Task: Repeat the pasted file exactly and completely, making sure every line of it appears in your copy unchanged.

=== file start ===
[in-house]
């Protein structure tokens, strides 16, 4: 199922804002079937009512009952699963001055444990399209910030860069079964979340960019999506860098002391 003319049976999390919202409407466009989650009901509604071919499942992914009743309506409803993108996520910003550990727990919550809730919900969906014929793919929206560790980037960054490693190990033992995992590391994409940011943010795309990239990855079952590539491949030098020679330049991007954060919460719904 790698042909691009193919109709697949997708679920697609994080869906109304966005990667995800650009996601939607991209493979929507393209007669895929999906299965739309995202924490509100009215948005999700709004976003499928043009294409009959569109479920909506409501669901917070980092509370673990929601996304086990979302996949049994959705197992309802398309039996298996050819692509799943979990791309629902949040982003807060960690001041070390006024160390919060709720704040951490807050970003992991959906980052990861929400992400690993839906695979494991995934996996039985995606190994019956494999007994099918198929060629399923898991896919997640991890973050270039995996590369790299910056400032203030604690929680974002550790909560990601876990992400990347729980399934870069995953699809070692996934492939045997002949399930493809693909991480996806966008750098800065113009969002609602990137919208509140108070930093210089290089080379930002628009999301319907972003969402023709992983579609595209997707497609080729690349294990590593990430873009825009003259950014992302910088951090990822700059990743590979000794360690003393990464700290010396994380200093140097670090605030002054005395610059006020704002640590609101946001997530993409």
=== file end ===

[in-house]
């Protein structure tokens, strides 16, 4: 199922804002079937009512009952699963001055444990399209910030860069079964979340960019999506860098002391 003319049976999390919202409407466009989650009901509604071919499942992914009743309506409803993108996520910003550990727990919550809730919900969906014929793919929206560790980037960054490693190990033992995992590391994409940011943010795309990239990855079952590539491949030098020679330049991007954060919460719904 790698042909691009193919109709697949997708679920697609994080869906109304966005990667995800650009996601939607991209493979929507393209007669895929999906299965739309995202924490509100009215948005999700709004976003499928043009294409009959569109479920909506409501669901917070980092509370673990929601996304086990979302996949049994959705197992309802398309039996298996050819692509799943979990791309629902949040982003807060960690001041070390006024160390919060709720704040951490807050970003992991959906980052990861929400992400690993839906695979494991995934996996039985995606190994019956494999007994099918198929060629399923898991896919997640991890973050270039995996590369790299910056400032203030604690929680974002550790909560990601876990992400990347729980399934870069995953699809070692996934492939045997002949399930493809693909991480996806966008750098800065113009969002609602990137919208509140108070930093210089290089080379930002628009999301319907972003969402023709992983579609595209997707497609080729690349294990590593990430873009825009003259950014992302910088951090990822700059990743590979000794360690003393990464700290010396994380200093140097670090605030002054005395610059006020704002640590609101946001997530993409």